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A I R P O R T C O O P E R A T I V E R E S E A R C H P R O G R A M ACRP RESEARCH REPORT 155 2018 Research sponsored by the Federal Aviation Administration Subscriber Categories Aviationâ â¢â MaintenanceâandâPreservation Guidebook for Advanced Computerized Maintenance Management System Integration at Airports John Fortin Priscilla Bloomfield CH2M Boston, MA Joseph Mahaz ElECtroniC Data, inC. St. Petersburg, FL and Laith Alfaqih StantEC Cincinnati, OH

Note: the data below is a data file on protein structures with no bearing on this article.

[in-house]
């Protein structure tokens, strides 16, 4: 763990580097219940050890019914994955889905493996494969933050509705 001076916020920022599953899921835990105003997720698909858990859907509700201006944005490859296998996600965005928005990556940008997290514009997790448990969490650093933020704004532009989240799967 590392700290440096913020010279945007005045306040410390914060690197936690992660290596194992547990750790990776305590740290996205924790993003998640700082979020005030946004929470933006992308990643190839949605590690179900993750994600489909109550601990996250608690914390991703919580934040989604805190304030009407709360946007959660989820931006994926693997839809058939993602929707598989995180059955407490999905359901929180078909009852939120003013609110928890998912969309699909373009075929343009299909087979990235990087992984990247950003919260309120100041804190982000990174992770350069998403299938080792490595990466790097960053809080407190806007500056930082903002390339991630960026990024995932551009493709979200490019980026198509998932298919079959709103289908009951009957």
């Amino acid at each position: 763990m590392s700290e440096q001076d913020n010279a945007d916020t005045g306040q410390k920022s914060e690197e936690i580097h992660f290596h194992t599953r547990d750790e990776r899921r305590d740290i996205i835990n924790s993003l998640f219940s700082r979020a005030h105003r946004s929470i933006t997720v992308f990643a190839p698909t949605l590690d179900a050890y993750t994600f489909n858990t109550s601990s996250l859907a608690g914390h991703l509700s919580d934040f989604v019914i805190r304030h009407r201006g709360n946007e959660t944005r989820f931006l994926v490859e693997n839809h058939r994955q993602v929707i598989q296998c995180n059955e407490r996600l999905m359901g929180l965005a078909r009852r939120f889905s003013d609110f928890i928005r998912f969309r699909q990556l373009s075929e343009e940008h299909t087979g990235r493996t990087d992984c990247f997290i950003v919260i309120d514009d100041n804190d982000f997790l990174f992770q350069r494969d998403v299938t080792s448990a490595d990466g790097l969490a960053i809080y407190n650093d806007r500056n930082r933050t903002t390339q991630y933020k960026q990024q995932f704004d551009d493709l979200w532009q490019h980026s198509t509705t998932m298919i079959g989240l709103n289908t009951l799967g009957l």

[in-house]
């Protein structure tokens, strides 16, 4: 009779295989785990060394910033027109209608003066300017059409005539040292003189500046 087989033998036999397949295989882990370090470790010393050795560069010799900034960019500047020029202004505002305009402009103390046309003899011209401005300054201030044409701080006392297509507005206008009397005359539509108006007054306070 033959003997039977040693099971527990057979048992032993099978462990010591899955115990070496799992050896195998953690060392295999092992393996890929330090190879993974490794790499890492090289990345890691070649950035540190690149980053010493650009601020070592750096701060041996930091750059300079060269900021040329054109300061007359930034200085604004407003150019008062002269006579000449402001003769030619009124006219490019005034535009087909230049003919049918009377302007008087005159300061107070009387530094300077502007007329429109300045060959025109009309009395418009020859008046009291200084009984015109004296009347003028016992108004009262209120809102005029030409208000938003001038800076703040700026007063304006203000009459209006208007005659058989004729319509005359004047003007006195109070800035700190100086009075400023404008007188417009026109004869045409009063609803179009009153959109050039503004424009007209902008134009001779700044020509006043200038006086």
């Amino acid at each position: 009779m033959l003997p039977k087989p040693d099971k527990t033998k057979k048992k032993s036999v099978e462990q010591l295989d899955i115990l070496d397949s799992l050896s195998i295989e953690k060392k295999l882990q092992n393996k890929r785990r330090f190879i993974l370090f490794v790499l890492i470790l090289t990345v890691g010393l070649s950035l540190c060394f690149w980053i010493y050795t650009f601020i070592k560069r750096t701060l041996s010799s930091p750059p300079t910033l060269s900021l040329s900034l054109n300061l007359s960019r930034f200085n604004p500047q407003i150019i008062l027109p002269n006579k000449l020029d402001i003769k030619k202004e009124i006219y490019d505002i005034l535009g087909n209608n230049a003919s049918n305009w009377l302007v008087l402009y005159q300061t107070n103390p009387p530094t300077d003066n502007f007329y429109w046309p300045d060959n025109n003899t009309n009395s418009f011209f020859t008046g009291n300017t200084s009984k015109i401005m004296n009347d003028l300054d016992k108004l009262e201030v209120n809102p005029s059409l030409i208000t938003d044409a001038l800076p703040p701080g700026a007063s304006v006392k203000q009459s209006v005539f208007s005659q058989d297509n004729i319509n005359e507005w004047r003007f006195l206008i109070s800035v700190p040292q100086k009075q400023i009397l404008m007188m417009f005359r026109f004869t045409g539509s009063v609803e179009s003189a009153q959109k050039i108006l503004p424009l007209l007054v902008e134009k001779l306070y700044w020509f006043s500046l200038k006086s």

AIRPORT COOPERATIVE RESEARCH PROGRAM Airports are vital national resources. They serve a key role in trans- portation of people and goods and in regional, national, and interna- tional commerce. They are where the nationâs aviation system connects with other modes of transportation and where federal responsibility for managing and regulating air traffic operations intersects with the role of state and local governments that own and operate most airports. Research is necessary to solve common operating problems, to adapt appropriate new technologies from other industries, and to introduce innovations into the airport industry. The Airport Cooperative Research Program (ACRP) serves as one of the principal means by which the airport industry can develop innovative near-term solutions to meet demands placed on it. The need for ACRP was identified in TRB Special Report 272: Airport Research Needs: Cooperative Solutions in 2003, based on a study spon- sored by the Federal Aviation Administration (FAA). ACRP carries out applied research on problems that are shared by airport operating agen- cies and not being adequately addressed by existing federal research programs. ACRP is modeled after the successful National Cooperative Highway Research Program (NCHRP) and Transit Cooperative Research Program (TCRP). ACRP undertakes research and other technical activi- ties in various airport subject areas, including design, construction, legal, maintenance, operations, safety, policy, planning, human resources, and administration. ACRP provides a forum where airport operators can cooperatively address common operational problems. ACRP was authorized in December 2003 as part of the Vision 100â Century of Aviation Reauthorization Act. The primary participants in the ACRP are (1) an independent governing board, the ACRP Oversight Committee (AOC), appointed by the Secretary of the U.S. Department of Transportation with representation from airport operating agencies, other stakeholders, and relevant industry organizations such as the Airports Council International-North America (ACI-NA), the American Associa- tion of Airport Executives (AAAE), the National Association of State Aviation Officials (NASAO), Airlines for America (A4A), and the Airport Consultants Council (ACC) as vital links to the airport community; (2) TRB as program manager and secretariat for the governing board; and (3) the FAA as program sponsor. In October 2005, the FAA executed a contract with the National Academy of Sciences formally initiating the program. ACRP benefits from the cooperation and participation of airport professionals, air carriers, shippers, state and local government officials, equipment and service suppliers, other airport users, and research organi- zations. Each of these participants has different interests and responsibili- ties, and each is an integral part of this cooperative research effort. Research problem statements for ACRP are solicited periodically but may be submitted to TRB by anyone at any time. It is the responsibility of the AOC to formulate the research program by identifying the highest priority projects and defining funding levels and expected products. Once selected, each ACRP project is assigned to an expert panel appointed by TRB. Panels include experienced practitioners and research specialists; heavy emphasis is placed on including airport professionals, the intended users of the research products. The panels prepare project statements (requests for proposals), select contractors, and provide technical guidance and counsel throughout the life of the project. The process for developing research problem statements and selecting research agencies has been used by TRB in managing coop- erative research programs since 1962. As in other TRB activities, ACRP project panels serve voluntarily without compensation. Primary emphasis is placed on disseminating ACRP results to the intended users of the research: airport operating agencies, service pro- viders, and academic institutions. ACRP produces a series of research reports for use by airport operators, local agencies, the FAA, and other interested parties; industry associations may arrange for workshops, training aids, field visits, webinars, and other activities to ensure that results are implemented by airport industry practitioners. ACRP RESEARCH REPORT 155 Project 09-14 ISSN 2572-3731 (Print) ISSN 2572-374X (Online) ISBN 978-0-309-44679-2 Library of Congress Control Number 2018933408 Â© 2018 National Academy of Sciences. All rights reserved. COPYRIGHT INFORMATION Authors herein are responsible for the authenticity of their materials and for obtaining written permissions from publishers or persons who own the copyright to any previously published or copyrighted material used herein. Cooperative Research Programs (CRP) grants permission to reproduce material in this publication for classroom and not-for-profit purposes. Permission is given with the understanding that none of the material will be used to imply TRB, AASHTO, FAA, FHWA, FMCSA, FRA, FTA, Office of the Assistant Secretary for Research and Technology, PHMSA, or TDC endorsement of a particular product, method, or practice. It is expected that those reproducing the material in this document for educational and not-for-profit uses will give appropriate acknowledgment of the source of any reprinted or reproduced material. For other uses of the material, request permission from CRP. NOTICE The research report was reviewed by the technical panel and accepted for publication according to procedures established and overseen by the Transportation Research Board and approved by the National Academies of Sciences, Engineering, and Medicine. The opinions and conclusions expressed or implied in this report are those of the researchers who performed the research and are not necessarily those of the Transportation Research Board; the National Academies of Sciences, Engineering, and Medicine; or the program sponsors. The Transportation Research Board; the National Academies of Sciences, Engineering, and Medicine; and the sponsors of the Airport Cooperative Research Program do not endorse products or manufacturers. Trade or manufacturersâ names appear herein solely because they are considered essential to the object of the report. Published research reports of the AIRPORT COOPERATIVE RESEARCH PROGRAM are available from Transportation Research Board Business Office 500 Fifth Street, NW Washington, DC 20001 and can be ordered through the Internet by going to http://www.national-academies.org and then searching for TRB Printed in the United States of America